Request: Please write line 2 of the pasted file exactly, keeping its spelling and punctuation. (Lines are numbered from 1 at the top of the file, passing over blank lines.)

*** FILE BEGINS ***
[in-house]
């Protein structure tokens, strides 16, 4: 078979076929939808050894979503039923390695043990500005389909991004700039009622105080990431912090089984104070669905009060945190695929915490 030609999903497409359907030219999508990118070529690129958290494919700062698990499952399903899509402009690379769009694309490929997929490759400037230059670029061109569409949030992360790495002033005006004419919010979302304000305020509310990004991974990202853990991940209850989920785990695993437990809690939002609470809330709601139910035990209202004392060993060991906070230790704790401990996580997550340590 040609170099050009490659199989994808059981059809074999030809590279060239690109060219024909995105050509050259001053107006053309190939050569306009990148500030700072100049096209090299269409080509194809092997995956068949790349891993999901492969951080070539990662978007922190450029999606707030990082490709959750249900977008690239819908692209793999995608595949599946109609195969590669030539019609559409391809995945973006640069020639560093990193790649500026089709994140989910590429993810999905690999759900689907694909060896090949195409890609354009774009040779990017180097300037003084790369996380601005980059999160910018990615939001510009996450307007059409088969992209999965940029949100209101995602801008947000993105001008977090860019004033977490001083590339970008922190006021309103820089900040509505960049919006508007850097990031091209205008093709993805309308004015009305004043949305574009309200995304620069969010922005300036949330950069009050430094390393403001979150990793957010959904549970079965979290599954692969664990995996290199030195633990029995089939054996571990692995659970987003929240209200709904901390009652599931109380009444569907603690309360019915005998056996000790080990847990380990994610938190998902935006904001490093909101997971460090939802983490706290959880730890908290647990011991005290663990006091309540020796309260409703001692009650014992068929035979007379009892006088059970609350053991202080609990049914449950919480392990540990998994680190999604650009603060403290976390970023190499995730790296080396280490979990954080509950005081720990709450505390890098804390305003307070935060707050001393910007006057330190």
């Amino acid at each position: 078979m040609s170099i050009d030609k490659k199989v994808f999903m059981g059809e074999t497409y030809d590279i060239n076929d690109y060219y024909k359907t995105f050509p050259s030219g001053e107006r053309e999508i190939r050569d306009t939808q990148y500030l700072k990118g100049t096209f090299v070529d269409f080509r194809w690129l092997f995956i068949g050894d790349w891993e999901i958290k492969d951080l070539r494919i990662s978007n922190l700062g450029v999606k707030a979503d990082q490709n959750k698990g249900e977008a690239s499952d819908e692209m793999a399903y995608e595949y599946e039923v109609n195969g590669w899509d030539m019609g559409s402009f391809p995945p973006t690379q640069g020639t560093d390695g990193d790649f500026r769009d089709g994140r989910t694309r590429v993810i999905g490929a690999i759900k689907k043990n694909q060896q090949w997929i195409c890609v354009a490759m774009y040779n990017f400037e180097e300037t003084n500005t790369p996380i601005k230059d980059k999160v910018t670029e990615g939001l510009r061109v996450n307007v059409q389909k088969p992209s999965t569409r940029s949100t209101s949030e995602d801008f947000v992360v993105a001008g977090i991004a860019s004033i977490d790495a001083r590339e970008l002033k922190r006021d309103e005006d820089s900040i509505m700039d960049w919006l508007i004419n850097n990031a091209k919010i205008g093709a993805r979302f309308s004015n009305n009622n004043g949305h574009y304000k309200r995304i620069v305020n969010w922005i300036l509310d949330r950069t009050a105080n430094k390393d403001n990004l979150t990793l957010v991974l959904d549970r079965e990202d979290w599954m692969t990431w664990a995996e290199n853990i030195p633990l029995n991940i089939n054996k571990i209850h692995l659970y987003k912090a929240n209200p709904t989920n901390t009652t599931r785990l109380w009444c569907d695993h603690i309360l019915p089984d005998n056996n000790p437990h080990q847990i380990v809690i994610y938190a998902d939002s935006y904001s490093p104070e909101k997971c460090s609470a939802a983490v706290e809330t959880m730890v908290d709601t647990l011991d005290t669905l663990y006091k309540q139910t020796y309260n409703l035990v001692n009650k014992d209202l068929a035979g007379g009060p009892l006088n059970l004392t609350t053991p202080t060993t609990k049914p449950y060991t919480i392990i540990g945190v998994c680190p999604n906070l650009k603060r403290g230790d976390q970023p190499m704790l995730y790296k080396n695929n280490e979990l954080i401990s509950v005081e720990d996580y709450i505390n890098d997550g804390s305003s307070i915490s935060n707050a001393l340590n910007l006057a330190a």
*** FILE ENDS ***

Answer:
């Protein structure tokens, strides 16, 4: 078979076929939808050894979503039923390695043990500005389909991004700039009622105080990431912090089984104070669905009060945190695929915490 030609999903497409359907030219999508990118070529690129958290494919700062698990499952399903899509402009690379769009694309490929997929490759400037230059670029061109569409949030992360790495002033005006004419919010979302304000305020509310990004991974990202853990991940209850989920785990695993437990809690939002609470809330709601139910035990209202004392060993060991906070230790704790401990996580997550340590 040609170099050009490659199989994808059981059809074999030809590279060239690109060219024909995105050509050259001053107006053309190939050569306009990148500030700072100049096209090299269409080509194809092997995956068949790349891993999901492969951080070539990662978007922190450029999606707030990082490709959750249900977008690239819908692209793999995608595949599946109609195969590669030539019609559409391809995945973006640069020639560093990193790649500026089709994140989910590429993810999905690999759900689907694909060896090949195409890609354009774009040779990017180097300037003084790369996380601005980059999160910018990615939001510009996450307007059409088969992209999965940029949100209101995602801008947000993105001008977090860019004033977490001083590339970008922190006021309103820089900040509505960049919006508007850097990031091209205008093709993805309308004015009305004043949305574009309200995304620069969010922005300036949330950069009050430094390393403001979150990793957010959904549970079965979290599954692969664990995996290199030195633990029995089939054996571990692995659970987003929240209200709904901390009652599931109380009444569907603690309360019915005998056996000790080990847990380990994610938190998902935006904001490093909101997971460090939802983490706290959880730890908290647990011991005290663990006091309540020796309260409703001692009650014992068929035979007379009892006088059970609350053991202080609990049914449950919480392990540990998994680190999604650009603060403290976390970023190499995730790296080396280490979990954080509950005081720990709450505390890098804390305003307070935060707050001393910007006057330190």